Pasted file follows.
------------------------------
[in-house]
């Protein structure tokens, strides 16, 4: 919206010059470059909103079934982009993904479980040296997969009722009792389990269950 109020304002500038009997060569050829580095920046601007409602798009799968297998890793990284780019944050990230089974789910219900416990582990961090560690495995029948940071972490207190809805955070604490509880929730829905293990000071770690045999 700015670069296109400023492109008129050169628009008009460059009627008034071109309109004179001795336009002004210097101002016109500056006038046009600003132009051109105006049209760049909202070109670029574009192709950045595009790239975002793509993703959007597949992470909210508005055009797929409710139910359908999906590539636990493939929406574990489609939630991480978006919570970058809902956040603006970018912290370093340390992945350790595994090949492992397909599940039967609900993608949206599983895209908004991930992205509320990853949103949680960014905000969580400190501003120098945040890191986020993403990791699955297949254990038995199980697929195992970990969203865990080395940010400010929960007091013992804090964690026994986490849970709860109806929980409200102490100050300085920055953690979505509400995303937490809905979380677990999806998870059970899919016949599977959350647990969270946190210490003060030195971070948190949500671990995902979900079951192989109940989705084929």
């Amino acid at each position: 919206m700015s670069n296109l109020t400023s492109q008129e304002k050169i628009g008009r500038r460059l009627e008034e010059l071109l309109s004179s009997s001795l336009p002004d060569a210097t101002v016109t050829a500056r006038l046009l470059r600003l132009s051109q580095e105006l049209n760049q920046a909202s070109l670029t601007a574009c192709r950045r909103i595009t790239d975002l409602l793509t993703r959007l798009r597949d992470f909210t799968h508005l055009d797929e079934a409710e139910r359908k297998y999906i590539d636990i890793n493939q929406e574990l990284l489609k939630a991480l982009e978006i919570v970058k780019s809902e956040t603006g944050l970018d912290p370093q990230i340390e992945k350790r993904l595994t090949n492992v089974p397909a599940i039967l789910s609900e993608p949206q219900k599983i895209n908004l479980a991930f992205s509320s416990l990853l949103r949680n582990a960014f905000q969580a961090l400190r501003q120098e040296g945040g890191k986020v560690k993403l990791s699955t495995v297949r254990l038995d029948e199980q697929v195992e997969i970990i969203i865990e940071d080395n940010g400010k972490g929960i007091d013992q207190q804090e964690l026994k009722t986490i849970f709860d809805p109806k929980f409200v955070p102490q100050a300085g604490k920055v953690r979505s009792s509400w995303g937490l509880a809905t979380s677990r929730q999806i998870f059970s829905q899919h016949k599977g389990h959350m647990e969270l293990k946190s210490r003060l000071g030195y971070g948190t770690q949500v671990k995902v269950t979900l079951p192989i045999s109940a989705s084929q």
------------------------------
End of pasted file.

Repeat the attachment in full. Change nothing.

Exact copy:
[in-house]
């Protein structure tokens, strides 16, 4: 919206010059470059909103079934982009993904479980040296997969009722009792389990269950 109020304002500038009997060569050829580095920046601007409602798009799968297998890793990284780019944050990230089974789910219900416990582990961090560690495995029948940071972490207190809805955070604490509880929730829905293990000071770690045999 700015670069296109400023492109008129050169628009008009460059009627008034071109309109004179001795336009002004210097101002016109500056006038046009600003132009051109105006049209760049909202070109670029574009192709950045595009790239975002793509993703959007597949992470909210508005055009797929409710139910359908999906590539636990493939929406574990489609939630991480978006919570970058809902956040603006970018912290370093340390992945350790595994090949492992397909599940039967609900993608949206599983895209908004991930992205509320990853949103949680960014905000969580400190501003120098945040890191986020993403990791699955297949254990038995199980697929195992970990969203865990080395940010400010929960007091013992804090964690026994986490849970709860109806929980409200102490100050300085920055953690979505509400995303937490809905979380677990999806998870059970899919016949599977959350647990969270946190210490003060030195971070948190949500671990995902979900079951192989109940989705084929």
């Amino acid at each position: 919206m700015s670069n296109l109020t400023s492109q008129e304002k050169i628009g008009r500038r460059l009627e008034e010059l071109l309109s004179s009997s001795l336009p002004d060569a210097t101002v016109t050829a500056r006038l046009l470059r600003l132009s051109q580095e105006l049209n760049q920046a909202s070109l670029t601007a574009c192709r950045r909103i595009t790239d975002l409602l793509t993703r959007l798009r597949d992470f909210t799968h508005l055009d797929e079934a409710e139910r359908k297998y999906i590539d636990i890793n493939q929406e574990l990284l489609k939630a991480l982009e978006i919570v970058k780019s809902e956040t603006g944050l970018d912290p370093q990230i340390e992945k350790r993904l595994t090949n492992v089974p397909a599940i039967l789910s609900e993608p949206q219900k599983i895209n908004l479980a991930f992205s509320s416990l990853l949103r949680n582990a960014f905000q969580a961090l400190r501003q120098e040296g945040g890191k986020v560690k993403l990791s699955t495995v297949r254990l038995d029948e199980q697929v195992e997969i970990i969203i865990e940071d080395n940010g400010k972490g929960i007091d013992q207190q804090e964690l026994k009722t986490i849970f709860d809805p109806k929980f409200v955070p102490q100050a300085g604490k920055v953690r979505s009792s509400w995303g937490l509880a809905t979380s677990r929730q999806i998870f059970s829905q899919h016949k599977g389990h959350m647990e969270l293990k946190s210490r003060l000071g030195y971070g948190t770690q949500v671990k995902v269950t979900l079951p192989i045999s109940a989705s084929q």